“When a patient finds out what they have to pay, a lot of times they don’t get the medicine,” says Okon. “It becomes a problem of treating the patient. If you are dis-joining the providing of the drug from the point of care, you’re going to have all sorts of problems.” Indeed, a study sponsored by COA in conjunction with Avalere Health found that when it comes to oral oncolytics, patients with Medicare and those with lower incomes abandoned their therapies almost twice as often as their commercially insured counterparts.1 The 2010 study found that 46% of Medicare patients had cost shares in excess of $500 versus 11% of commercially insured patients, and the study also found that patients with out-of-pocket expenses in excess of $500 were four times as likely to abandon their therapy. The actual rates of abandonment were 16% for Medicare and 9% for commercially insured patients.

Ted Okon

Among its tasks, the COA pharmacy association would work to establish standards for in-house dispensaries to improve safety, but representing the interests of the oncology provider community is paramount, Okon noted, citing a recent, unpublished COA survey of 500 of its members that showed that 80 practices who responded were in the process of setting up dispensaries.

Dispensing high-priced oral oncolytics can be lucrative, says Kevin Colgan, associate vice president of the UHC Specialty Pharmacy Program. This is especially true as the price of oncology drugs continues its ascent into the stratosphere. “The average annual cost for a branded drug in 2013 was $2960 per year or about $250 per month. Even though costs have been rising at 12% per year, we are still only looking at $300 per month for a branded non-specialty drug. The profit on that prescription is 10% or approximately $30. If you compare that to a specialty oncolytic drug like Xalkori or Zykadia for ALK+ non-small cell lung cancer at $12,000 per month and a profit of 5% per prescription ($600), the difference is substantial.” The catch, he says, is that with a high priced oncology specialty drug the care and complexity of handling the drug may eat up some of the profit.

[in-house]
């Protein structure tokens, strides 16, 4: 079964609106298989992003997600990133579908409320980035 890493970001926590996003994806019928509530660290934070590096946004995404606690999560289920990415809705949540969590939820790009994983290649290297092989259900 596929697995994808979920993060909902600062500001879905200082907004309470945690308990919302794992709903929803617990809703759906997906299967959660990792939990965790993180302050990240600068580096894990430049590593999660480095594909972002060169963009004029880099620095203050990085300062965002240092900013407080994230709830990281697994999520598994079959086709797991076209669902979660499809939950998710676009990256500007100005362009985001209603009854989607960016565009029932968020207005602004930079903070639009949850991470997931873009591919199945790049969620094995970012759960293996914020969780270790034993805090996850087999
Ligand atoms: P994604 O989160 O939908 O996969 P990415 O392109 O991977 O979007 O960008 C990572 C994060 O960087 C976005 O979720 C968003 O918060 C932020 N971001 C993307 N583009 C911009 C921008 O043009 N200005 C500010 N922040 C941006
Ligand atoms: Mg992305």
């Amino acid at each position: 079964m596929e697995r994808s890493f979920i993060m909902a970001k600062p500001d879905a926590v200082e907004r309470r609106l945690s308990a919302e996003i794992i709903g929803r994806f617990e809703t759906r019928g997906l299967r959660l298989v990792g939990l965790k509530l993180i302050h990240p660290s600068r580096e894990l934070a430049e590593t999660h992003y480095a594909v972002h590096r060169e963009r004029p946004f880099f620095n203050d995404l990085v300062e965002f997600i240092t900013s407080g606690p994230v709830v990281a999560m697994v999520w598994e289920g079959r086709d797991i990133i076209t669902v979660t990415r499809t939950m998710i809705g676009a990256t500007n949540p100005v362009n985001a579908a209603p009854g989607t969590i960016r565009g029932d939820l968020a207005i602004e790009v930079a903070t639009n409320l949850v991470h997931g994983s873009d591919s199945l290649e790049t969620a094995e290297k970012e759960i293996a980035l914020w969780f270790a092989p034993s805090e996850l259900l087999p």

Colgan is not convinced that oncology practices are always the ideal place for the dispensing of oral drugs. He says the specialty pharmacy industry has evolved many competent, multi-level processes for distribution of drugs and for the management of patients who require guidance on taking medicine and also follow-up attention to ensure that they remain adherent to their treatment regimes. The resources specialty pharmacy can bring to bear on a particular case of care often far exceed what the standard oncology practice has at its disposal, he says. Often, only the larger practices have the expertise and the support that specialty pharmacies in integrated care networks have developed, he says.

Citing an example, Colgan told the story of a 26-year-old with bowel disease. “She had probably gone on a health exchange plan and selected a plan that was less expensive, and her copay went from $5 to $1000,” he said. “She couldn’t afford that so she quit taking the medicine. Three months later she calls the physician and says ‘I’m ill and I need some medication I can afford or I’m going to have to come to the hospital.’” In this case, an integrated care network pharmacist helped the patient to resolve her financial need and brought her copay down to $5 with a copay assistance card,” Colgan said. “The physician had no idea she’d ever abandoned therapy.”